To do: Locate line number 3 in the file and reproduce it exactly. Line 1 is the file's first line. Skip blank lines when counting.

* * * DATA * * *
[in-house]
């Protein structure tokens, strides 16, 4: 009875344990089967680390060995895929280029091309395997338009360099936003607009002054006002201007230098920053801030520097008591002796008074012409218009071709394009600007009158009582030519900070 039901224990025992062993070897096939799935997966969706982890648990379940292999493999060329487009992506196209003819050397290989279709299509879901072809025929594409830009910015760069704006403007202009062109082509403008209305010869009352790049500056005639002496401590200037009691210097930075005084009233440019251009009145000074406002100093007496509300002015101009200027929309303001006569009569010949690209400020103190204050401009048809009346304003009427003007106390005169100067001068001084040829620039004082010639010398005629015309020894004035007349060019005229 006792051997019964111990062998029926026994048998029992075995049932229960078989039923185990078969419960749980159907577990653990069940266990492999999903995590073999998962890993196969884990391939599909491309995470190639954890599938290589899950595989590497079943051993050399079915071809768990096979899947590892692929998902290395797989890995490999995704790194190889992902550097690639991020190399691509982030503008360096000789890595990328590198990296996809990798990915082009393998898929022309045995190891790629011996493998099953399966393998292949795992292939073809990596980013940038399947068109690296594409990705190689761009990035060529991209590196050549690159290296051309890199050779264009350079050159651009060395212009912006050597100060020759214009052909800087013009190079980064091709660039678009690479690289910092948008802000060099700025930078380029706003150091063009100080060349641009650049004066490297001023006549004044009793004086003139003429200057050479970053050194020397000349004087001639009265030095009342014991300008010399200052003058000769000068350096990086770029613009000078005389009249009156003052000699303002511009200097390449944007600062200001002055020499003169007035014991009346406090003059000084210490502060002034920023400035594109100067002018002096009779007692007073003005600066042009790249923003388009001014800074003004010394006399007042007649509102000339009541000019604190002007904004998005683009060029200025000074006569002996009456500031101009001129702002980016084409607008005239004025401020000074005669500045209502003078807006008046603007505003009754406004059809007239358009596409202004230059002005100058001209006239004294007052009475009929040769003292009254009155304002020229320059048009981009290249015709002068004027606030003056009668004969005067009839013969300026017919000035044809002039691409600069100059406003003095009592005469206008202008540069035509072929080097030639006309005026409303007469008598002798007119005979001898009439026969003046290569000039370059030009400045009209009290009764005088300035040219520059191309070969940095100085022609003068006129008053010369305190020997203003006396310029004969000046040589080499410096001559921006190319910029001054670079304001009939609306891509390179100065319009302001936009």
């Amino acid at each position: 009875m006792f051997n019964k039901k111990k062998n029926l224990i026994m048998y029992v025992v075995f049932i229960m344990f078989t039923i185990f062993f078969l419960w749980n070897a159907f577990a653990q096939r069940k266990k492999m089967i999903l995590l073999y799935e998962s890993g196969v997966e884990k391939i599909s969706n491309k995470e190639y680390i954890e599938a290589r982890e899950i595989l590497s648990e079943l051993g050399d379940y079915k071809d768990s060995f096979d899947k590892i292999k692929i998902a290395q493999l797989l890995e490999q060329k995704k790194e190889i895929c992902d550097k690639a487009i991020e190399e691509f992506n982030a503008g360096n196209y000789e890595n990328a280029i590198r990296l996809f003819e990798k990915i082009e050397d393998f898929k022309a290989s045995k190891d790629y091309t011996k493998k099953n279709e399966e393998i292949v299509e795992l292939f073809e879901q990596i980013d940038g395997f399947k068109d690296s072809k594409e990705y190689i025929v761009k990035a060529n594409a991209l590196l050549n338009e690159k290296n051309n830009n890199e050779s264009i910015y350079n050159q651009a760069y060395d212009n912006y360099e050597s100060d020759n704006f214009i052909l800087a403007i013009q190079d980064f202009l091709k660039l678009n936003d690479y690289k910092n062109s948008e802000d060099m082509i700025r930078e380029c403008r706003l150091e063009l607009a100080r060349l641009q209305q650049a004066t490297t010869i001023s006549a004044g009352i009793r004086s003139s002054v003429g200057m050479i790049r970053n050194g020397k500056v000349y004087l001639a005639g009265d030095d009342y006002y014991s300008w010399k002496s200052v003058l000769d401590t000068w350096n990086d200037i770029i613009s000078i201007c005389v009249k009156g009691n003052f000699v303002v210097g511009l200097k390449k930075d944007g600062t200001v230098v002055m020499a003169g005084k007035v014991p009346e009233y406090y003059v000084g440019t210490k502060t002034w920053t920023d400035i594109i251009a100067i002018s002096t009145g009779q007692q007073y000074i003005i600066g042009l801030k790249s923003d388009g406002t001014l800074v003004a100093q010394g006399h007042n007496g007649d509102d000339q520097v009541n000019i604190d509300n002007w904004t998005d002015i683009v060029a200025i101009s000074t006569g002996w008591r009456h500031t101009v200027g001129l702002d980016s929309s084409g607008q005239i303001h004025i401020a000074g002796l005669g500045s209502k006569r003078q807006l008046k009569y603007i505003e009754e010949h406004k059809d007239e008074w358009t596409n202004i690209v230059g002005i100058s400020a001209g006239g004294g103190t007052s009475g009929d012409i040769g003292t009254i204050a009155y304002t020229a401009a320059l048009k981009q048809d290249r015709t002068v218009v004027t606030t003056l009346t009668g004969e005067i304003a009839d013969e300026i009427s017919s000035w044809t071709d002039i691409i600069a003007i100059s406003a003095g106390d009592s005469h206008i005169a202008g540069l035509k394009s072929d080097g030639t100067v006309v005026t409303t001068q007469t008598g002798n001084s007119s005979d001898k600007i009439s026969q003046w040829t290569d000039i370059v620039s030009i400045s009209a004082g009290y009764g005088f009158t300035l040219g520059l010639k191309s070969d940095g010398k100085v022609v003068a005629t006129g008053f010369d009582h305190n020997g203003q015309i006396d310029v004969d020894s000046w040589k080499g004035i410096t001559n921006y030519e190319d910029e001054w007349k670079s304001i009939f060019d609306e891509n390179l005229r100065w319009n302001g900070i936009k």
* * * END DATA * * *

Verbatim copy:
């Amino acid at each position: 009875m006792f051997n019964k039901k111990k062998n029926l224990i026994m048998y029992v025992v075995f049932i229960m344990f078989t039923i185990f062993f078969l419960w749980n070897a159907f577990a653990q096939r069940k266990k492999m089967i999903l995590l073999y799935e998962s890993g196969v997966e884990k391939i599909s969706n491309k995470e190639y680390i954890e599938a290589r982890e899950i595989l590497s648990e079943l051993g050399d379940y079915k071809d768990s060995f096979d899947k590892i292999k692929i998902a290395q493999l797989l890995e490999q060329k995704k790194e190889i895929c992902d550097k690639a487009i991020e190399e691509f992506n982030a503008g360096n196209y000789e890595n990328a280029i590198r990296l996809f003819e990798k990915i082009e050397d393998f898929k022309a290989s045995k190891d790629y091309t011996k493998k099953n279709e399966e393998i292949v299509e795992l292939f073809e879901q990596i980013d940038g395997f399947k068109d690296s072809k594409e990705y190689i025929v761009k990035a060529n594409a991209l590196l050549n338009e690159k290296n051309n830009n890199e050779s264009i910015y350079n050159q651009a760069y060395d212009n912006y360099e050597s100060d020759n704006f214009i052909l800087a403007i013009q190079d980064f202009l091709k660039l678009n936003d690479y690289k910092n062109s948008e802000d060099m082509i700025r930078e380029c403008r706003l150091e063009l607009a100080r060349l641009q209305q650049a004066t490297t010869i001023s006549a004044g009352i009793r004086s003139s002054v003429g200057m050479i790049r970053n050194g020397k500056v000349y004087l001639a005639g009265d030095d009342y006002y014991s300008w010399k002496s200052v003058l000769d401590t000068w350096n990086d200037i770029i613009s000078i201007c005389v009249k009156g009691n003052f000699v303002v210097g511009l200097k390449k930075d944007g600062t200001v230098v002055m020499a003169g005084k007035v014991p009346e009233y406090y003059v000084g440019t210490k502060t002034w920053t920023d400035i594109i251009a100067i002018s002096t009145g009779q007692q007073y000074i003005i600066g042009l801030k790249s923003d388009g406002t001014l800074v003004a100093q010394g006399h007042n007496g007649d509102d000339q520097v009541n000019i604190d509300n002007w904004t998005d002015i683009v060029a200025i101009s000074t006569g002996w008591r009456h500031t101009v200027g001129l702002d980016s929309s084409g607008q005239i303001h004025i401020a000074g002796l005669g500045s209502k006569r003078q807006l008046k009569y603007i505003e009754e010949h406004k059809d007239e008074w358009t596409n202004i690209v230059g002005i100058s400020a001209g006239g004294g103190t007052s009475g009929d012409i040769g003292t009254i204050a009155y304002t020229a401009a320059l048009k981009q048809d290249r015709t002068v218009v004027t606030t003056l009346t009668g004969e005067i304003a009839d013969e300026i009427s017919s000035w044809t071709d002039i691409i600069a003007i100059s406003a003095g106390d009592s005469h206008i005169a202008g540069l035509k394009s072929d080097g030639t100067v006309v005026t409303t001068q007469t008598g002798n001084s007119s005979d001898k600007i009439s026969q003046w040829t290569d000039i370059v620039s030009i400045s009209a004082g009290y009764g005088f009158t300035l040219g520059l010639k191309s070969d940095g010398k100085v022609v003068a005629t006129g008053f010369d009582h305190n020997g203003q015309i006396d310029v004969d020894s000046w040589k080499g004035i410096t001559n921006y030519e190319d910029e001054w007349k670079s304001i009939f060019d609306e891509n390179l005229r100065w319009n302001g900070i936009k």